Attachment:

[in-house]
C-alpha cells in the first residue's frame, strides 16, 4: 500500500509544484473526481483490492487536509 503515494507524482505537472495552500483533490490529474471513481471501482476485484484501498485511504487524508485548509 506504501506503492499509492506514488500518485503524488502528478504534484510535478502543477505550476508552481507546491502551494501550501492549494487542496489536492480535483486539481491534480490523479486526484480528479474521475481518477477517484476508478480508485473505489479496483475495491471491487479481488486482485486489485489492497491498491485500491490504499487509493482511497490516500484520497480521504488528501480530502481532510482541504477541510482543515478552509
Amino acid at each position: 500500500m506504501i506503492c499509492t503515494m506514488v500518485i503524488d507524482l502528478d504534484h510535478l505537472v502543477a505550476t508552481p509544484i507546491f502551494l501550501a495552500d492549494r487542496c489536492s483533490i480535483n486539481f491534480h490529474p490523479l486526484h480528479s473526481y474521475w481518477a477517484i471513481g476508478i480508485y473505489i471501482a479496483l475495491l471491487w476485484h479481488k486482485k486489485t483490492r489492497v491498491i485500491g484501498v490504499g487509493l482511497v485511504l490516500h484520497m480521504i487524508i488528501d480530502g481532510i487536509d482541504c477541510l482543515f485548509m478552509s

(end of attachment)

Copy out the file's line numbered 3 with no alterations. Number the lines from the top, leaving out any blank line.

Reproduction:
Amino acid at each position: 500500500m506504501i506503492c499509492t503515494m506514488v500518485i503524488d507524482l502528478d504534484h510535478l505537472v502543477a505550476t508552481p509544484i507546491f502551494l501550501a495552500d492549494r487542496c489536492s483533490i480535483n486539481f491534480h490529474p490523479l486526484h480528479s473526481y474521475w481518477a477517484i471513481g476508478i480508485y473505489i471501482a479496483l475495491l471491487w476485484h479481488k486482485k486489485t483490492r489492497v491498491i485500491g484501498v490504499g487509493l482511497v485511504l490516500h484520497m480521504i487524508i488528501d480530502g481532510i487536509d482541504c477541510l482543515f485548509m478552509s